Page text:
Hardening is the heating and subsequent cooling of steel at such a speed that there is a considerable increase in hardness, either on the surface or throughout. In most cases hardening takes place in conjunction with subsequent reheating, the tempering. Depending on the material, hardening improves the hardness and wear resistance.
Enhanced properties are high wear resistance, outstanding hardness, fatigue life and increased tensile strength.
The materials are hardened in an inert gas atmosphere composed of nitrogen, methanol and natural gas. This atmosphere is matched exactly to the carbon content of the respective material. At temperatures that are normally above 780°C the starting structure of the component is first converted into an austenitic structure. The workpiece is maintained at this temperature so that the alloying elements can be incorporated homogenously in this austenitic structure. Then the workpiece is quenched in such a way a so-called martensitic structure is originated. Quenching is a rapid cooling of the workpiece and is done in oil, gas or other quenching media. Then the tempering creates the desired properties of the component, above all the necessary hardness and toughness. In this process, tempering takes place using high temperatures. An optional sub-zero treatment can be carried out after the protective gas hardening. It serves to transform the retained austenite and stabilize the martensite. Because of the high temperatures involved, there will inevitably be some degree of distortion.
It should be noted that Hardening means to fully through harden a material. Hardening and tempering is therefore quite different from surface hardening or precipitation hardening.
Most processes are performed in highly sophisticated furnace equipment, specially designed to give the best results possible.
Atmospheric hardening is the hardening of components in an inert atmosphere. This protects the surface of the component against scaling and oxidation and against carburization and decarburization. By means of a regulated carbon potential in the inert gas atmosphere, decarburization and carburization processes can be reversed.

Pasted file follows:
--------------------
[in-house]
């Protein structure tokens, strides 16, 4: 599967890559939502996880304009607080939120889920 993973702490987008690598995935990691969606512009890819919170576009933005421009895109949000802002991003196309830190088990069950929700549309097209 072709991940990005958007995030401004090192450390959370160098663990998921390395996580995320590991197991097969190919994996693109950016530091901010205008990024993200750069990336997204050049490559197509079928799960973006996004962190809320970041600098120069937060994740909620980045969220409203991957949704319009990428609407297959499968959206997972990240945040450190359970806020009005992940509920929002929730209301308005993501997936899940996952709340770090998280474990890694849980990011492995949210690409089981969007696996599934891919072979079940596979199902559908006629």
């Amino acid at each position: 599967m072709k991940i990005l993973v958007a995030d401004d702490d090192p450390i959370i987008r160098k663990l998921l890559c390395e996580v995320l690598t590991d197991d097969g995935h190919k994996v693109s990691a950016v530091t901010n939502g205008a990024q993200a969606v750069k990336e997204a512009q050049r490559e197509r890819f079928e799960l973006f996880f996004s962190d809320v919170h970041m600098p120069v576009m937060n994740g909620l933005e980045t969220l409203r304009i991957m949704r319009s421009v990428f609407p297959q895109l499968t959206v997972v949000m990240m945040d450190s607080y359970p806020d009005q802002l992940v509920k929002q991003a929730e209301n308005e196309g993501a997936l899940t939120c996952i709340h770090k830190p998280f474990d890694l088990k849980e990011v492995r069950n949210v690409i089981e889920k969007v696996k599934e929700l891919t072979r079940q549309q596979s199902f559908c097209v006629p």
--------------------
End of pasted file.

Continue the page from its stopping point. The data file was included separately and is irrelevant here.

the theory of microstructural transformation
Steel in an unhardened state has a body-centered cubic (bcc) structure, in which it can only dissolve very little carbon. After heating it up above approx. 720 °C austenite is originated. Austenite features a face-cubic centered (fcc) crystal structure (and occupies a smaller volume). It can dissolve considerably more carbon, which occurs at hardening temperature. By cooling the material then rapidly enough, converting it from a face-centered cubic structure back into a body-centered cubic structure, oversaturated carbon remains and martensite is originated. Due to the presence of supersaturated carbon, the bcc lattice is stretched out to a tetragonal lattice. The martensite thus possesses high internal stresses and a larger volume than non-hardened steel at room temperature. As a consequence, the high internal stresses result in a high hardness of the material. Upon tempering, a little carbon will be diffused from the tetragonal cube. Consequently, stress and volume, but also hardness decrease and the toughness increases significantly.
fields of application
Practically all technically interesting steel alloys, such as spring steels, cold-worked steels, quenched and tempered steels, anti-friction bearing steels, hot-worked steels and tool steels, as well as a large number of high-alloy stainless steels and cast-iron alloys, can be hardened.
Hardening of metals and steels in general is a very broad subject and there are many different routes which can be used for different materials. If you are in any doubt about the best process for your purpose, we would advise that speak to one of our experienced metallurgists prior to specifying treatments. For details of the best person to speak to within your area refer to your nearest plant site for contact information.